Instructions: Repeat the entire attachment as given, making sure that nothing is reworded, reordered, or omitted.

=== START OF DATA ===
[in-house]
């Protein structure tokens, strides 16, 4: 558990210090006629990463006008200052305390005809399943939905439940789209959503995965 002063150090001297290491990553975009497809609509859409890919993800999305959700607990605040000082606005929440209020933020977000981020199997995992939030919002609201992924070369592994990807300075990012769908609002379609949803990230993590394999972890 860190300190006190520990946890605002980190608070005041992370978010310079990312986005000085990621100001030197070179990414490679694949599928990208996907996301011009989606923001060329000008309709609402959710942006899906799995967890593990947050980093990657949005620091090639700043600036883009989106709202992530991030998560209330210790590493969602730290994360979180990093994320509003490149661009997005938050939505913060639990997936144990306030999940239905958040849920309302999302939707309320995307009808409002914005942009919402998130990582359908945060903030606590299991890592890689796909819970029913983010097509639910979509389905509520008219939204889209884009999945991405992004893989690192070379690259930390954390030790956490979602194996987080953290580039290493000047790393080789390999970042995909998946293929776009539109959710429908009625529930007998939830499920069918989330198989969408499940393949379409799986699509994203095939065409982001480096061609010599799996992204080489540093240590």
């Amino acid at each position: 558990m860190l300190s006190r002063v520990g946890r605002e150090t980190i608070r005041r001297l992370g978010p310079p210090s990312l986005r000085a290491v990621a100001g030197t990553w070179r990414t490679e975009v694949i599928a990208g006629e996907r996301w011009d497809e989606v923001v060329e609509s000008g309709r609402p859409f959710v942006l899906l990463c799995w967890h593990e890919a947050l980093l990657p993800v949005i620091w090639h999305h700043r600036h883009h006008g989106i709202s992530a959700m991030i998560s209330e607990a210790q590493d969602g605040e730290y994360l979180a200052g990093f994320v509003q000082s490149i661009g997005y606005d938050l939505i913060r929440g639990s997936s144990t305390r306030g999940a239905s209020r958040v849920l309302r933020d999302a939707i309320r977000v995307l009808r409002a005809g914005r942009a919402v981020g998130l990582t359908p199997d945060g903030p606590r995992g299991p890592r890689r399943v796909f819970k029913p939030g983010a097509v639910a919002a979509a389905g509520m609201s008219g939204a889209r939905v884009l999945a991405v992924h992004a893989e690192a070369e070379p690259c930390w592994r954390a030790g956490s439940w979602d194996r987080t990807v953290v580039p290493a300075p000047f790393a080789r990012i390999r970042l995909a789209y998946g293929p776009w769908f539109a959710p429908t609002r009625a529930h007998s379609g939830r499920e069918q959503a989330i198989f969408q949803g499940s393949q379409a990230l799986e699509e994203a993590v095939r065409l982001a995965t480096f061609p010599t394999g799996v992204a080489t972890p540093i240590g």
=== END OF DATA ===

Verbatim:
[in-house]
């Protein structure tokens, strides 16, 4: 558990210090006629990463006008200052305390005809399943939905439940789209959503995965 002063150090001297290491990553975009497809609509859409890919993800999305959700607990605040000082606005929440209020933020977000981020199997995992939030919002609201992924070369592994990807300075990012769908609002379609949803990230993590394999972890 860190300190006190520990946890605002980190608070005041992370978010310079990312986005000085990621100001030197070179990414490679694949599928990208996907996301011009989606923001060329000008309709609402959710942006899906799995967890593990947050980093990657949005620091090639700043600036883009989106709202992530991030998560209330210790590493969602730290994360979180990093994320509003490149661009997005938050939505913060639990997936144990306030999940239905958040849920309302999302939707309320995307009808409002914005942009919402998130990582359908945060903030606590299991890592890689796909819970029913983010097509639910979509389905509520008219939204889209884009999945991405992004893989690192070379690259930390954390030790956490979602194996987080953290580039290493000047790393080789390999970042995909998946293929776009539109959710429908009625529930007998939830499920069918989330198989969408499940393949379409799986699509994203095939065409982001480096061609010599799996992204080489540093240590």
């Amino acid at each position: 558990m860190l300190s006190r002063v520990g946890r605002e150090t980190i608070r005041r001297l992370g978010p310079p210090s990312l986005r000085a290491v990621a100001g030197t990553w070179r990414t490679e975009v694949i599928a990208g006629e996907r996301w011009d497809e989606v923001v060329e609509s000008g309709r609402p859409f959710v942006l899906l990463c799995w967890h593990e890919a947050l980093l990657p993800v949005i620091w090639h999305h700043r600036h883009h006008g989106i709202s992530a959700m991030i998560s209330e607990a210790q590493d969602g605040e730290y994360l979180a200052g990093f994320v509003q000082s490149i661009g997005y606005d938050l939505i913060r929440g639990s997936s144990t305390r306030g999940a239905s209020r958040v849920l309302r933020d999302a939707i309320r977000v995307l009808r409002a005809g914005r942009a919402v981020g998130l990582t359908p199997d945060g903030p606590r995992g299991p890592r890689r399943v796909f819970k029913p939030g983010a097509v639910a919002a979509a389905g509520m609201s008219g939204a889209r939905v884009l999945a991405v992924h992004a893989e690192a070369e070379p690259c930390w592994r954390a030790g956490s439940w979602d194996r987080t990807v953290v580039p290493a300075p000047f790393a080789r990012i390999r970042l995909a789209y998946g293929p776009w769908f539109a959710p429908t609002r009625a529930h007998s379609g939830r499920e069918q959503a989330i198989f969408q949803g499940s393949q379409a990230l799986e699509e994203a993590v095939r065409l982001a995965t480096f061609p010599t394999g799996v992204a080489t972890p540093i240590g």